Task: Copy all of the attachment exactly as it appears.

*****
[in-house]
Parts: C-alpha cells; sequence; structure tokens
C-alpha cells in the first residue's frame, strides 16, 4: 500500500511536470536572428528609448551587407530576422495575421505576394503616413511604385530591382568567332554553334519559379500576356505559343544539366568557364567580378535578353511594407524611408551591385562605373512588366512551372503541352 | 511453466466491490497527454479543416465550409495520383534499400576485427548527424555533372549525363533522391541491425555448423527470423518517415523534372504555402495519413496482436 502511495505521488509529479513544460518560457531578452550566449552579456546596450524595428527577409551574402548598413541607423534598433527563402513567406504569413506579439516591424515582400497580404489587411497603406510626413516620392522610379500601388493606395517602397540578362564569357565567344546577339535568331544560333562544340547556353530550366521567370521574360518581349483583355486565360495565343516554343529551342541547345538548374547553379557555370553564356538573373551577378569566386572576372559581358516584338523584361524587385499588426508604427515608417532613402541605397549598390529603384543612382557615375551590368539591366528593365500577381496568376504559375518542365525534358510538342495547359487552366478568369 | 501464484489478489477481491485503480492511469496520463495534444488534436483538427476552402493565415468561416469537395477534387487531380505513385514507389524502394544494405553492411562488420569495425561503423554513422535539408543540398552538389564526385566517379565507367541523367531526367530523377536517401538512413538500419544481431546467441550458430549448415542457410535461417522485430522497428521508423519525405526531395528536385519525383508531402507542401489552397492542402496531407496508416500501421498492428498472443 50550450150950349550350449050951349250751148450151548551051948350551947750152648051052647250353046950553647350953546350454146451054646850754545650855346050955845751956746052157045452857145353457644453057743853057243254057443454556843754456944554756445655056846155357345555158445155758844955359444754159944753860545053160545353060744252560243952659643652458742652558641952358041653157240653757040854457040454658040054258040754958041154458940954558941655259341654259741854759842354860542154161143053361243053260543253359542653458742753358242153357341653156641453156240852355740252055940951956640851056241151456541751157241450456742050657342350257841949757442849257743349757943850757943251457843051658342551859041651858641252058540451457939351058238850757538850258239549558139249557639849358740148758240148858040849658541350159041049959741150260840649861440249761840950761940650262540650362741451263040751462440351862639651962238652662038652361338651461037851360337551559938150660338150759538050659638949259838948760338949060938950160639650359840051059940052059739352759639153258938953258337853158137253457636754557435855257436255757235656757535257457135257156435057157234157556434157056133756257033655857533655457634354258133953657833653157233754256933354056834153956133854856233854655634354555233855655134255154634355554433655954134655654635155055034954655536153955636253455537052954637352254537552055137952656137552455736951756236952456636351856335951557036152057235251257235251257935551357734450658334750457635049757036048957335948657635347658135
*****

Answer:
[in-house]
Parts: C-alpha cells; sequence; structure tokens
C-alpha cells in the first residue's frame, strides 16, 4: 500500500511536470536572428528609448551587407530576422495575421505576394503616413511604385530591382568567332554553334519559379500576356505559343544539366568557364567580378535578353511594407524611408551591385562605373512588366512551372503541352 | 511453466466491490497527454479543416465550409495520383534499400576485427548527424555533372549525363533522391541491425555448423527470423518517415523534372504555402495519413496482436 502511495505521488509529479513544460518560457531578452550566449552579456546596450524595428527577409551574402548598413541607423534598433527563402513567406504569413506579439516591424515582400497580404489587411497603406510626413516620392522610379500601388493606395517602397540578362564569357565567344546577339535568331544560333562544340547556353530550366521567370521574360518581349483583355486565360495565343516554343529551342541547345538548374547553379557555370553564356538573373551577378569566386572576372559581358516584338523584361524587385499588426508604427515608417532613402541605397549598390529603384543612382557615375551590368539591366528593365500577381496568376504559375518542365525534358510538342495547359487552366478568369 | 501464484489478489477481491485503480492511469496520463495534444488534436483538427476552402493565415468561416469537395477534387487531380505513385514507389524502394544494405553492411562488420569495425561503423554513422535539408543540398552538389564526385566517379565507367541523367531526367530523377536517401538512413538500419544481431546467441550458430549448415542457410535461417522485430522497428521508423519525405526531395528536385519525383508531402507542401489552397492542402496531407496508416500501421498492428498472443 50550450150950349550350449050951349250751148450151548551051948350551947750152648051052647250353046950553647350953546350454146451054646850754545650855346050955845751956746052157045452857145353457644453057743853057243254057443454556843754456944554756445655056846155357345555158445155758844955359444754159944753860545053160545353060744252560243952659643652458742652558641952358041653157240653757040854457040454658040054258040754958041154458940954558941655259341654259741854759842354860542154161143053361243053260543253359542653458742753358242153357341653156641453156240852355740252055940951956640851056241151456541751157241450456742050657342350257841949757442849257743349757943850757943251457843051658342551859041651858641252058540451457939351058238850757538850258239549558139249557639849358740148758240148858040849658541350159041049959741150260840649861440249761840950761940650262540650362741451263040751462440351862639651962238652662038652361338651461037851360337551559938150660338150759538050659638949259838948760338949060938950160639650359840051059940052059739352759639153258938953258337853158137253457636754557435855257436255757235656757535257457135257156435057157234157556434157056133756257033655857533655457634354258133953657833653157233754256933354056834153956133854856233854655634354555233855655134255154634355554433655954134655654635155055034954655536153955636253455537052954637352254537552055137952656137552455736951756236952456636351856335951557036152057235251257235251257935551357734450658334750457635049757036048957335948657635347658135